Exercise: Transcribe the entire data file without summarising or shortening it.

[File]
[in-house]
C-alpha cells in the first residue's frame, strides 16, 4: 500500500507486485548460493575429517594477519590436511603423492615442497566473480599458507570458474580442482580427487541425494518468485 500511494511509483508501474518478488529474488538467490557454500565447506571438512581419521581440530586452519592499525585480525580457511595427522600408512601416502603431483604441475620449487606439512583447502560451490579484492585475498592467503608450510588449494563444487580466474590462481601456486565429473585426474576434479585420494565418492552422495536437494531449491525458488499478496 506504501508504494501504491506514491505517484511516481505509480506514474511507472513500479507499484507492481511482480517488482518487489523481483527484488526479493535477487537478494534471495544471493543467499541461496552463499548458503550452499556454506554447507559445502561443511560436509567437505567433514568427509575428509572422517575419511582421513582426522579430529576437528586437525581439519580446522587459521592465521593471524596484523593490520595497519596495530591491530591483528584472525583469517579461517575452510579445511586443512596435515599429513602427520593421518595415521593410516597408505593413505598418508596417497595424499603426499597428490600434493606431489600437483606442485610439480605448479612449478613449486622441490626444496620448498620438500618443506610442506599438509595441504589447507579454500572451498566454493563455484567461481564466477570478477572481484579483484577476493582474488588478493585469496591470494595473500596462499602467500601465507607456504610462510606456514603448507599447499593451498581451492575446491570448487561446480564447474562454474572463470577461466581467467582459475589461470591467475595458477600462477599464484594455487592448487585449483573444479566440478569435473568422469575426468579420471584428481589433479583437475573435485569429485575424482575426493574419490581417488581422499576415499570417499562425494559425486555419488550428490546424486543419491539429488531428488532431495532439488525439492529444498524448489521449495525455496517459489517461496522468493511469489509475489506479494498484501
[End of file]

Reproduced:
[in-house]
C-alpha cells in the first residue's frame, strides 16, 4: 500500500507486485548460493575429517594477519590436511603423492615442497566473480599458507570458474580442482580427487541425494518468485 500511494511509483508501474518478488529474488538467490557454500565447506571438512581419521581440530586452519592499525585480525580457511595427522600408512601416502603431483604441475620449487606439512583447502560451490579484492585475498592467503608450510588449494563444487580466474590462481601456486565429473585426474576434479585420494565418492552422495536437494531449491525458488499478496 506504501508504494501504491506514491505517484511516481505509480506514474511507472513500479507499484507492481511482480517488482518487489523481483527484488526479493535477487537478494534471495544471493543467499541461496552463499548458503550452499556454506554447507559445502561443511560436509567437505567433514568427509575428509572422517575419511582421513582426522579430529576437528586437525581439519580446522587459521592465521593471524596484523593490520595497519596495530591491530591483528584472525583469517579461517575452510579445511586443512596435515599429513602427520593421518595415521593410516597408505593413505598418508596417497595424499603426499597428490600434493606431489600437483606442485610439480605448479612449478613449486622441490626444496620448498620438500618443506610442506599438509595441504589447507579454500572451498566454493563455484567461481564466477570478477572481484579483484577476493582474488588478493585469496591470494595473500596462499602467500601465507607456504610462510606456514603448507599447499593451498581451492575446491570448487561446480564447474562454474572463470577461466581467467582459475589461470591467475595458477600462477599464484594455487592448487585449483573444479566440478569435473568422469575426468579420471584428481589433479583437475573435485569429485575424482575426493574419490581417488581422499576415499570417499562425494559425486555419488550428490546424486543419491539429488531428488532431495532439488525439492529444498524448489521449495525455496517459489517461496522468493511469489509475489506479494498484501